Notch not only in cancer: VHIO´s María Abad describes the power of Notch inhibition in enhancing cardiac reprogramming

María Abad, who joined VHIO last summer from the Department of Molecular Biology, the University of Texas Southwestern Medical Center, as Principal Investigator of our newly established Cellular Plasticity and Cancer Group, is first and co-corresponding author of a recent open access study published in Stem Cell Reports* revealing the preclinical promise of the inhibition of the Notch signalling pathway in enhancing cardiac reprogramming.

The Notch signaling pathway is commonly activated in cancer and plays a key role in the progression of cancer, whose inhibition via novel agents — either alone or in combo with chemotherapeutics, is proving clinically important across different tumor types. Several groups including VHIO´s Early Clinical Drug Development Group headed by Jordi Rodón, are currently leading pioneering clinical studies aimed at targeting developmental pathways including Notch.

Now, thanks to a study led by María in collaboration with her former colleagues at the Department of Molecular Biology at UT Southwestern Medical Center, inhibiting Notch with DAPT, a γ-secretase inhibitor, can potentiate the conversion of mouse fibroblasts into induced cardiac-like myocytes by a GHMT quad set of transcription factors (GATA4, HAND2, MEF2C, and TBX5). The researchers have also evidenced that DAPT cooperates with the AKT1 kinase to further boost cardiac reprogramming, resulting in up to 70% of conversion efficiency.

Not only does Notch activation therefore hamper GHMT-induced cardiac cell reprogramming, its blockade has now been shown to improve this reprogramming. Importantly, results also show that DAPT increases cardiomyocytes features such as sarcomere organization, calcium flux, and spontaneous beating. Mechanistically, they demonstrate that Notch inhibition enhances the transcriptional activity of the cardiogenic transcription factor MEF2C in this process, thus enhancing expression of cardiac genes.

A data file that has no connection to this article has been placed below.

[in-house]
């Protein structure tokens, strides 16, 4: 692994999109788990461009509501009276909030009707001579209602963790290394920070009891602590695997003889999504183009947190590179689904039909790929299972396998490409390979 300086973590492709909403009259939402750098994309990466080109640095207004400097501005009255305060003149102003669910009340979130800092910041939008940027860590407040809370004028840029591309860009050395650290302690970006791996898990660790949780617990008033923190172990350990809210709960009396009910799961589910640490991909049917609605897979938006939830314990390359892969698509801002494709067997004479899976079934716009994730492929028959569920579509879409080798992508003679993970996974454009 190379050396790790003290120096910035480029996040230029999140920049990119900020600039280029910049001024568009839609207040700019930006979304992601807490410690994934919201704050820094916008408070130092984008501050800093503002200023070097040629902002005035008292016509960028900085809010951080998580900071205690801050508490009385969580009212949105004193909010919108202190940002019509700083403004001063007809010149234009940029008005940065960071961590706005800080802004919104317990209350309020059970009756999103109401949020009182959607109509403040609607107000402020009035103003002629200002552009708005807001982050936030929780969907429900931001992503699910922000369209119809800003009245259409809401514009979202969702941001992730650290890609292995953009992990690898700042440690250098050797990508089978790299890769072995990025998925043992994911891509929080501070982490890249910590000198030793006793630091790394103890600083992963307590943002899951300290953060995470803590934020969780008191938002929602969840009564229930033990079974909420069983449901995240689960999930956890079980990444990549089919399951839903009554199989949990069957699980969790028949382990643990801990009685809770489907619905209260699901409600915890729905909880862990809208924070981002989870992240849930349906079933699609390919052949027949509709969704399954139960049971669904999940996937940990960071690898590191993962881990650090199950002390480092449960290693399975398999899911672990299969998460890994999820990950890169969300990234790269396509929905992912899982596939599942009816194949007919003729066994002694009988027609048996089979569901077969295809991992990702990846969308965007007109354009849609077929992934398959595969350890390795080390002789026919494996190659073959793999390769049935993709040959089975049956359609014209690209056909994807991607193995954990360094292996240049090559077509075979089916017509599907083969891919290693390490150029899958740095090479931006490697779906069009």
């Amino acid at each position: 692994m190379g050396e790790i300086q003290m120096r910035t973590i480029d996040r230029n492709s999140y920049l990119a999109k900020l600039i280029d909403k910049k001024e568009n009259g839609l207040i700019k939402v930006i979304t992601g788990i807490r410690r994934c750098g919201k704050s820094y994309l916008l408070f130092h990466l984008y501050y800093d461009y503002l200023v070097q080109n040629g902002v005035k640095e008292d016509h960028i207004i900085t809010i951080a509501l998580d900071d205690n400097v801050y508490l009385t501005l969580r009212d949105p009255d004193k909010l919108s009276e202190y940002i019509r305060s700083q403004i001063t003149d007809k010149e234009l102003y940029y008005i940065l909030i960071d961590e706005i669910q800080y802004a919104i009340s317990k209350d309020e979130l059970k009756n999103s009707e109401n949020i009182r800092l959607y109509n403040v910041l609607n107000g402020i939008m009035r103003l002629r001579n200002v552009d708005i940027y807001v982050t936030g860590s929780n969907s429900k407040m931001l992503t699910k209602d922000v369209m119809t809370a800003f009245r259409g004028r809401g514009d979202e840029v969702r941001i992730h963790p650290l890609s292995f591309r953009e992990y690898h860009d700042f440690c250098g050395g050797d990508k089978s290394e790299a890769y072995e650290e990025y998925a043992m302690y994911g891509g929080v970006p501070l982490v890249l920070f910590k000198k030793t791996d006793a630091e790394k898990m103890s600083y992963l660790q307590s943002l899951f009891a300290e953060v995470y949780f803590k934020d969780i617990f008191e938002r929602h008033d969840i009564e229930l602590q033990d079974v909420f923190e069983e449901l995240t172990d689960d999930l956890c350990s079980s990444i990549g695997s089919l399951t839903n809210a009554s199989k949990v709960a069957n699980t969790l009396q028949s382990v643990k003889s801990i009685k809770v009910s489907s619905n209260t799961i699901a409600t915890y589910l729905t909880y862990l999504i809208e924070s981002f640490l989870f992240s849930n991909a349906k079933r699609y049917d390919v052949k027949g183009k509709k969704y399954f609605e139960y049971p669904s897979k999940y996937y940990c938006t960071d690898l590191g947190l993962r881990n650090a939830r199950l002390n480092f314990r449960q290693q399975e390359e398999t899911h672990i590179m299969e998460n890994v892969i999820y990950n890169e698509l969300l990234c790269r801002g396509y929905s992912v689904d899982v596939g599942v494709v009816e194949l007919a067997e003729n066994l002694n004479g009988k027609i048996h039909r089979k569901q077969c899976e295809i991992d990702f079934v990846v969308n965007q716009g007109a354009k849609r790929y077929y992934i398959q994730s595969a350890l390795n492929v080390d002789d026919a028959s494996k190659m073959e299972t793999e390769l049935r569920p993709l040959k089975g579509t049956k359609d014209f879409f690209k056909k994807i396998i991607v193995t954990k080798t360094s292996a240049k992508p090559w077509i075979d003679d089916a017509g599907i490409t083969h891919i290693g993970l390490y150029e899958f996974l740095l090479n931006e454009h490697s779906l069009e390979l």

Considering the limited capacity of heart tissue to regenerate and therefore compensate for the mass loss of cardiomyocytes that occurs upon myocardial infarction (MI) — one of the most common causes of mortality at global level, this study provides important insights into the cardiac reprogramming process and may have important implications for regenerative medicine in cardiology.

Further advancing discovery into cardiac cellular reprogramming and achieving a better understanding of the molecular mechanisms governing this process, will ultimately spur the development of more effective approaches aimed at repairing cardiac function after injury.

At VHIO, María´s Cellular Plasticity & Cancer Group will focus on exploring the interplay between reprogramming, cellular plasticity and cancer, deciphering the molecular mechanisms governing the acquisition of cellular plasticity during tumorigenesis, as well as determining the impact of inducing cellular de-differentiation in various stages of tumorigenesis (tumor initiation, maintenance and metastasis), and in the resistance of cancer cells to chemotherapeutic agents.

She will also lead research aimed at identifying chemical compounds that specifically target cancer stem cells.


* Notch Inhibition Enhances Cardiac Reprogramming by Increasing MEF2C Transcriptional Activity, Maria Abad, Hisayuki Hashimoto, Huanyu Zhou, Maria Gabriela Morales, Beibei Chen, Rhonda Bassel-Duby, and Eric N. Olson. DOI:


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